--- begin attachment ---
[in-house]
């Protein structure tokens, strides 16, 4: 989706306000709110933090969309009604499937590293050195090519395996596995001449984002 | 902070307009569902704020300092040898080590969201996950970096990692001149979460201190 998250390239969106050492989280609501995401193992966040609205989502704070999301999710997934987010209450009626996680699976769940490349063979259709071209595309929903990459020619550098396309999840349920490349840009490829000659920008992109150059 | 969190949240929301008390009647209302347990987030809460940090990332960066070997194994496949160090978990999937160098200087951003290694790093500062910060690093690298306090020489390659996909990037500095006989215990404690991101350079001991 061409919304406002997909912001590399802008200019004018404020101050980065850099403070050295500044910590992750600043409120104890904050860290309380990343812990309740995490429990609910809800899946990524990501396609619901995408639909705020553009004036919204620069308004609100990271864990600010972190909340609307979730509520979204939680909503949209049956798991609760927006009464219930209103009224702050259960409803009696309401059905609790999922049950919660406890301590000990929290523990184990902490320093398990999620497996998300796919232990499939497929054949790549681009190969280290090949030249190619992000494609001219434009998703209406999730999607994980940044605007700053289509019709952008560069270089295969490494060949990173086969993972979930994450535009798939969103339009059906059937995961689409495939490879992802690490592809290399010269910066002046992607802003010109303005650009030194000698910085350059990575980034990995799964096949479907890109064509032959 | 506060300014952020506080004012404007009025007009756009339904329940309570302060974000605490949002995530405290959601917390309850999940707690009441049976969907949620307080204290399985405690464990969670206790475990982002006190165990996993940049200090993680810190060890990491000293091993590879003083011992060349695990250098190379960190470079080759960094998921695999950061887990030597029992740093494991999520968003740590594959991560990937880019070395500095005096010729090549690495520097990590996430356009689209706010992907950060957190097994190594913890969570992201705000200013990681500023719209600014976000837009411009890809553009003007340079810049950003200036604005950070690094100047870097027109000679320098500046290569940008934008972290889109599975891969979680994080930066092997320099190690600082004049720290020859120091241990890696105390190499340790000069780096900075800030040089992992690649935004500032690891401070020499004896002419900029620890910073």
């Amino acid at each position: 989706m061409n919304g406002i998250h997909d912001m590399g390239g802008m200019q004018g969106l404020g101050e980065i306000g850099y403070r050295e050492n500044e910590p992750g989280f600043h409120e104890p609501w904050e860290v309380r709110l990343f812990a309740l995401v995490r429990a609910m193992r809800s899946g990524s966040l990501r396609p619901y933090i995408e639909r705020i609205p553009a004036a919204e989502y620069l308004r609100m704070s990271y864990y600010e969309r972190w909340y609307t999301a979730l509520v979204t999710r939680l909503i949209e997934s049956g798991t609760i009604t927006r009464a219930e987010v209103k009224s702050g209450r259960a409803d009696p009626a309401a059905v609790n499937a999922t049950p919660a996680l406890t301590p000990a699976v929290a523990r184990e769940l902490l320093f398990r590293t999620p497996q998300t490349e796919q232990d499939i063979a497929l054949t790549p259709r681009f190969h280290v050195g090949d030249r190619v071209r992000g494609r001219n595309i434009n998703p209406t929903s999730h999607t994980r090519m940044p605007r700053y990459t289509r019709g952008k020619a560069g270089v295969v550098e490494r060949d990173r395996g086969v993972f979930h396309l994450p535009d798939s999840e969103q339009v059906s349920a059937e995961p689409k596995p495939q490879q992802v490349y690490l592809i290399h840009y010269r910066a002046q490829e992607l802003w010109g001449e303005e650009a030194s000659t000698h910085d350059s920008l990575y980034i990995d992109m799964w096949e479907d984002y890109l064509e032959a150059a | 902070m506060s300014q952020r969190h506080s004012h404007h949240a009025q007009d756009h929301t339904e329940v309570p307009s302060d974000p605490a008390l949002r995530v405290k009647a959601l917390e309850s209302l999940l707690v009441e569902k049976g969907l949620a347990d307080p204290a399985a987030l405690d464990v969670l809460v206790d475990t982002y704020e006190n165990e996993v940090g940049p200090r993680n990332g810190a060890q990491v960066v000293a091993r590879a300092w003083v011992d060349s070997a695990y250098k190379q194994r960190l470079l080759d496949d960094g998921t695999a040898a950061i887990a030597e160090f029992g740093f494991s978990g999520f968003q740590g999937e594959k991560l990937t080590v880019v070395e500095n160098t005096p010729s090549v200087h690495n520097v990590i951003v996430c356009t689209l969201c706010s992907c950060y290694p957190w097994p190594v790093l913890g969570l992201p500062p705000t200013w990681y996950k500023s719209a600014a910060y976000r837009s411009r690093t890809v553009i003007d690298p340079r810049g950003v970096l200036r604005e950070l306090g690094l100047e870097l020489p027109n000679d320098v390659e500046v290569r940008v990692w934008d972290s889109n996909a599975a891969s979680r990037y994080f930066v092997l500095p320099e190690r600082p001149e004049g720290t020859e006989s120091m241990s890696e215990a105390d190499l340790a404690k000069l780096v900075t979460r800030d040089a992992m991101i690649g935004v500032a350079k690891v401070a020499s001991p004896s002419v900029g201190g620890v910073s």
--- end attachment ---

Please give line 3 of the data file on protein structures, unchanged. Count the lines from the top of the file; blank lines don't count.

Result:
């Amino acid at each position: 989706m061409n919304g406002i998250h997909d912001m590399g390239g802008m200019q004018g969106l404020g101050e980065i306000g850099y403070r050295e050492n500044e910590p992750g989280f600043h409120e104890p609501w904050e860290v309380r709110l990343f812990a309740l995401v995490r429990a609910m193992r809800s899946g990524s966040l990501r396609p619901y933090i995408e639909r705020i609205p553009a004036a919204e989502y620069l308004r609100m704070s990271y864990y600010e969309r972190w909340y609307t999301a979730l509520v979204t999710r939680l909503i949209e997934s049956g798991t609760i009604t927006r009464a219930e987010v209103k009224s702050g209450r259960a409803d009696p009626a309401a059905v609790n499937a999922t049950p919660a996680l406890t301590p000990a699976v929290a523990r184990e769940l902490l320093f398990r590293t999620p497996q998300t490349e796919q232990d499939i063979a497929l054949t790549p259709r681009f190969h280290v050195g090949d030249r190619v071209r992000g494609r001219n595309i434009n998703p209406t929903s999730h999607t994980r090519m940044p605007r700053y990459t289509r019709g952008k020619a560069g270089v295969v550098e490494r060949d990173r395996g086969v993972f979930h396309l994450p535009d798939s999840e969103q339009v059906s349920a059937e995961p689409k596995p495939q490879q992802v490349y690490l592809i290399h840009y010269r910066a002046q490829e992607l802003w010109g001449e303005e650009a030194s000659t000698h910085d350059s920008l990575y980034i990995d992109m799964w096949e479907d984002y890109l064509e032959a150059a | 902070m506060s300014q952020r969190h506080s004012h404007h949240a009025q007009d756009h929301t339904e329940v309570p307009s302060d974000p605490a008390l949002r995530v405290k009647a959601l917390e309850s209302l999940l707690v009441e569902k049976g969907l949620a347990d307080p204290a399985a987030l405690d464990v969670l809460v206790d475990t982002y704020e006190n165990e996993v940090g940049p200090r993680n990332g810190a060890q990491v960066v000293a091993r590879a300092w003083v011992d060349s070997a695990y250098k190379q194994r960190l470079l080759d496949d960094g998921t695999a040898a950061i887990a030597e160090f029992g740093f494991s978990g999520f968003q740590g999937e594959k991560l990937t080590v880019v070395e500095n160098t005096p010729s090549v200087h690495n520097v990590i951003v996430c356009t689209l969201c706010s992907c950060y290694p957190w097994p190594v790093l913890g969570l992201p500062p705000t200013w990681y996950k500023s719209a600014a910060y976000r837009s411009r690093t890809v553009i003007d690298p340079r810049g950003v970096l200036r604005e950070l306090g690094l100047e870097l020489p027109n000679d320098v390659e500046v290569r940008v990692w934008d972290s889109n996909a599975a891969s979680r990037y994080f930066v092997l500095p320099e190690r600082p001149e004049g720290t020859e006989s120091m241990s890696e215990a105390d190499l340790a404690k000069l780096v900075t979460r800030d040089a992992m991101i690649g935004v500032a350079k690891v401070a020499s001991p004896s002419v900029g201190g620890v910073s």